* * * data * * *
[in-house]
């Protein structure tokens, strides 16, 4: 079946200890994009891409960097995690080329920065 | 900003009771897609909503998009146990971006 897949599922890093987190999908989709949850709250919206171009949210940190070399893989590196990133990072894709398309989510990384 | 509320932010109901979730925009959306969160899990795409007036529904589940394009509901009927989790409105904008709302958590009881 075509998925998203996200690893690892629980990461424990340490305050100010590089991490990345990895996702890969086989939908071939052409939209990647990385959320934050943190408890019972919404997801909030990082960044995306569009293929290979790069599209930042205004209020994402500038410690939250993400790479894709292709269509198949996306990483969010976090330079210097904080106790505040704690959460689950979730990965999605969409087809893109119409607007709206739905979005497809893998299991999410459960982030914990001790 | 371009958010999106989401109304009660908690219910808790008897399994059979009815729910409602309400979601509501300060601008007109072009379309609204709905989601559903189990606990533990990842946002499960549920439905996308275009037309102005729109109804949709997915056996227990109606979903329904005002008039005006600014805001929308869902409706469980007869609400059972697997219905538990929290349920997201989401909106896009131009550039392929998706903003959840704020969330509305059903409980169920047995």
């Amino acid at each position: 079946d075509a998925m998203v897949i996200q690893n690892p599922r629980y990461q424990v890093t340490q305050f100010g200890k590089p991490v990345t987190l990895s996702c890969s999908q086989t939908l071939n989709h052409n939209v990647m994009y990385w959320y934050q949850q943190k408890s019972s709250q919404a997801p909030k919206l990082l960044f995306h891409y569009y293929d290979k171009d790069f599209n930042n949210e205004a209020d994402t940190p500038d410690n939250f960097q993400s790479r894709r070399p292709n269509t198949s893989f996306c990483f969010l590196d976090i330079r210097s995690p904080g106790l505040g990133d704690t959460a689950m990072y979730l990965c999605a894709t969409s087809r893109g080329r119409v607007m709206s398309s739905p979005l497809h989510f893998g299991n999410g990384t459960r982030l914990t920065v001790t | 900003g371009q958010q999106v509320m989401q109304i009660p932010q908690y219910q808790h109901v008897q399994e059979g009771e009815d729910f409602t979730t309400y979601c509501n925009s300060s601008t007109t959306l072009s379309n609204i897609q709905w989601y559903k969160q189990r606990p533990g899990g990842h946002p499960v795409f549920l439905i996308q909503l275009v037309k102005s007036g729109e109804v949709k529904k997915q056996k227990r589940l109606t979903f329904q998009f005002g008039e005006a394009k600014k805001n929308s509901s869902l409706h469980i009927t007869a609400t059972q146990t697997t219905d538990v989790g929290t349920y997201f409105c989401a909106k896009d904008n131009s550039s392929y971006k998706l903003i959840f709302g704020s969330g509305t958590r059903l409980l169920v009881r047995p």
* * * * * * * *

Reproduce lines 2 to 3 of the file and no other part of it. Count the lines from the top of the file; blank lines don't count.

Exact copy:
């Protein structure tokens, strides 16, 4: 079946200890994009891409960097995690080329920065 | 900003009771897609909503998009146990971006 897949599922890093987190999908989709949850709250919206171009949210940190070399893989590196990133990072894709398309989510990384 | 509320932010109901979730925009959306969160899990795409007036529904589940394009509901009927989790409105904008709302958590009881 075509998925998203996200690893690892629980990461424990340490305050100010590089991490990345990895996702890969086989939908071939052409939209990647990385959320934050943190408890019972919404997801909030990082960044995306569009293929290979790069599209930042205004209020994402500038410690939250993400790479894709292709269509198949996306990483969010976090330079210097904080106790505040704690959460689950979730990965999605969409087809893109119409607007709206739905979005497809893998299991999410459960982030914990001790 | 371009958010999106989401109304009660908690219910808790008897399994059979009815729910409602309400979601509501300060601008007109072009379309609204709905989601559903189990606990533990990842946002499960549920439905996308275009037309102005729109109804949709997915056996227990109606979903329904005002008039005006600014805001929308869902409706469980007869609400059972697997219905538990929290349920997201989401909106896009131009550039392929998706903003959840704020969330509305059903409980169920047995």
């Amino acid at each position: 079946d075509a998925m998203v897949i996200q690893n690892p599922r629980y990461q424990v890093t340490q305050f100010g200890k590089p991490v990345t987190l990895s996702c890969s999908q086989t939908l071939n989709h052409n939209v990647m994009y990385w959320y934050q949850q943190k408890s019972s709250q919404a997801p909030k919206l990082l960044f995306h891409y569009y293929d290979k171009d790069f599209n930042n949210e205004a209020d994402t940190p500038d410690n939250f960097q993400s790479r894709r070399p292709n269509t198949s893989f996306c990483f969010l590196d976090i330079r210097s995690p904080g106790l505040g990133d704690t959460a689950m990072y979730l990965c999605a894709t969409s087809r893109g080329r119409v607007m709206s398309s739905p979005l497809h989510f893998g299991n999410g990384t459960r982030l914990t920065v001790t | 900003g371009q958010q999106v509320m989401q109304i009660p932010q908690y219910q808790h109901v008897q399994e059979g009771e009815d729910f409602t979730t309400y979601c509501n925009s300060s601008t007109t959306l072009s379309n609204i897609q709905w989601y559903k969160q189990r606990p533990g899990g990842h946002p499960v795409f549920l439905i996308q909503l275009v037309k102005s007036g729109e109804v949709k529904k997915q056996k227990r589940l109606t979903f329904q998009f005002g008039e005006a394009k600014k805001n929308s509901s869902l409706h469980i009927t007869a609400t059972q146990t697997t219905d538990v989790g929290t349920y997201f409105c989401a909106k896009d904008n131009s550039s392929y971006k998706l903003i959840f709302g704020s969330g509305t958590r059903l409980l169920v009881r047995p």